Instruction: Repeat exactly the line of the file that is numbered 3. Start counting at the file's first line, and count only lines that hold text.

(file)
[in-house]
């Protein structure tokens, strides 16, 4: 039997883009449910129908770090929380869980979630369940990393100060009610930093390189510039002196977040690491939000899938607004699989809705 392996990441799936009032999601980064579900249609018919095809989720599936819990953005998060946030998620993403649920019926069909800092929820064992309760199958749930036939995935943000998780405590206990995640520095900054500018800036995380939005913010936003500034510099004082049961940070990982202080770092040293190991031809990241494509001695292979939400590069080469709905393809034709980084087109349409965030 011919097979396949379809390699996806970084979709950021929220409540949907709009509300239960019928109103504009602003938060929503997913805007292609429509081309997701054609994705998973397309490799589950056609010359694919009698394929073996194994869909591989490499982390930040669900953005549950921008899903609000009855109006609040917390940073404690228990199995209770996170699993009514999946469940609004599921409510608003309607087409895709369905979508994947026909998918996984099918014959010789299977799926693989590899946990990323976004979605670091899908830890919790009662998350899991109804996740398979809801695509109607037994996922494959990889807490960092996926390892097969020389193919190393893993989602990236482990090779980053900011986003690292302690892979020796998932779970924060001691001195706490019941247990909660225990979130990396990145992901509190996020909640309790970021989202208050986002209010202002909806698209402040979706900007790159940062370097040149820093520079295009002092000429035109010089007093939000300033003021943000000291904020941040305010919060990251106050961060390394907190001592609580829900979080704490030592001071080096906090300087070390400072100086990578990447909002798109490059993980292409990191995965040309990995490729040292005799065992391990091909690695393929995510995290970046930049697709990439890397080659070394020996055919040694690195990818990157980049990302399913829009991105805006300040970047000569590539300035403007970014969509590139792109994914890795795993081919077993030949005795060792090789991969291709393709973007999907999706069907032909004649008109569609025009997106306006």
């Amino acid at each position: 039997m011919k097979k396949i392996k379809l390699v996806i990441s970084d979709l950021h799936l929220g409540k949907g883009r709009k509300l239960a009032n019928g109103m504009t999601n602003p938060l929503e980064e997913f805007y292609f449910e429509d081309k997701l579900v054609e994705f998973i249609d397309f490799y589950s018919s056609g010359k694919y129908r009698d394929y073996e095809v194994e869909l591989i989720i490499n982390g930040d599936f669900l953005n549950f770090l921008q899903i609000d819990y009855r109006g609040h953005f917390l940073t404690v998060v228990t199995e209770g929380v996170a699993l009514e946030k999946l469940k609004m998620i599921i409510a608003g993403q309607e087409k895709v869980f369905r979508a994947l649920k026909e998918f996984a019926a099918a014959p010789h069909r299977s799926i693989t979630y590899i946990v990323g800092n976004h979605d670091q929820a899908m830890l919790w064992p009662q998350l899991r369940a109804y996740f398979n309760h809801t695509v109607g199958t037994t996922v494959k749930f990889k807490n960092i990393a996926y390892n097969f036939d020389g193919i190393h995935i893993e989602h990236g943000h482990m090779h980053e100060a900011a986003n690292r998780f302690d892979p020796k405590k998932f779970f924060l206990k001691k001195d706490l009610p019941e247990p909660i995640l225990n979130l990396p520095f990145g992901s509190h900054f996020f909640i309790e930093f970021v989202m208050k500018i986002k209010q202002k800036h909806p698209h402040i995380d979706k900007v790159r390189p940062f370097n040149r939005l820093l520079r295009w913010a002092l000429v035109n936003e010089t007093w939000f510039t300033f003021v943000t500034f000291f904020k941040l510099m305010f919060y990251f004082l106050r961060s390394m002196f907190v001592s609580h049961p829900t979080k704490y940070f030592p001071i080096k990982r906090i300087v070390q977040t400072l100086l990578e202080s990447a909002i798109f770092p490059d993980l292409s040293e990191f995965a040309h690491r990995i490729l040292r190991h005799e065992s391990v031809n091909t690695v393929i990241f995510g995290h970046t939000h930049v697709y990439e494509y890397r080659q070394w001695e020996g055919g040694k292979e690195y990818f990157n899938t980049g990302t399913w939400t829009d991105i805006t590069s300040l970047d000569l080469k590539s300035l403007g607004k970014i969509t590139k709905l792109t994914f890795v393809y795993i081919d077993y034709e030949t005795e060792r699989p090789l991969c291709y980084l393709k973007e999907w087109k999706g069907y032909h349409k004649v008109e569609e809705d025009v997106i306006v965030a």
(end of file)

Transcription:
């Amino acid at each position: 039997m011919k097979k396949i392996k379809l390699v996806i990441s970084d979709l950021h799936l929220g409540k949907g883009r709009k509300l239960a009032n019928g109103m504009t999601n602003p938060l929503e980064e997913f805007y292609f449910e429509d081309k997701l579900v054609e994705f998973i249609d397309f490799y589950s018919s056609g010359k694919y129908r009698d394929y073996e095809v194994e869909l591989i989720i490499n982390g930040d599936f669900l953005n549950f770090l921008q899903i609000d819990y009855r109006g609040h953005f917390l940073t404690v998060v228990t199995e209770g929380v996170a699993l009514e946030k999946l469940k609004m998620i599921i409510a608003g993403q309607e087409k895709v869980f369905r979508a994947l649920k026909e998918f996984a019926a099918a014959p010789h069909r299977s799926i693989t979630y590899i946990v990323g800092n976004h979605d670091q929820a899908m830890l919790w064992p009662q998350l899991r369940a109804y996740f398979n309760h809801t695509v109607g199958t037994t996922v494959k749930f990889k807490n960092i990393a996926y390892n097969f036939d020389g193919i190393h995935i893993e989602h990236g943000h482990m090779h980053e100060a900011a986003n690292r998780f302690d892979p020796k405590k998932f779970f924060l206990k001691k001195d706490l009610p019941e247990p909660i995640l225990n979130l990396p520095f990145g992901s509190h900054f996020f909640i309790e930093f970021v989202m208050k500018i986002k209010q202002k800036h909806p698209h402040i995380d979706k900007v790159r390189p940062f370097n040149r939005l820093l520079r295009w913010a002092l000429v035109n936003e010089t007093w939000f510039t300033f003021v943000t500034f000291f904020k941040l510099m305010f919060y990251f004082l106050r961060s390394m002196f907190v001592s609580h049961p829900t979080k704490y940070f030592p001071i080096k990982r906090i300087v070390q977040t400072l100086l990578e202080s990447a909002i798109f770092p490059d993980l292409s040293e990191f995965a040309h690491r990995i490729l040292r190991h005799e065992s391990v031809n091909t690695v393929i990241f995510g995290h970046t939000h930049v697709y990439e494509y890397r080659q070394w001695e020996g055919g040694k292979e690195y990818f990157n899938t980049g990302t399913w939400t829009d991105i805006t590069s300040l970047d000569l080469k590539s300035l403007g607004k970014i969509t590139k709905l792109t994914f890795v393809y795993i081919d077993y034709e030949t005795e060792r699989p090789l991969c291709y980084l393709k973007e999907w087109k999706g069907y032909h349409k004649v008109e569609e809705d025009v997106i306006v965030a």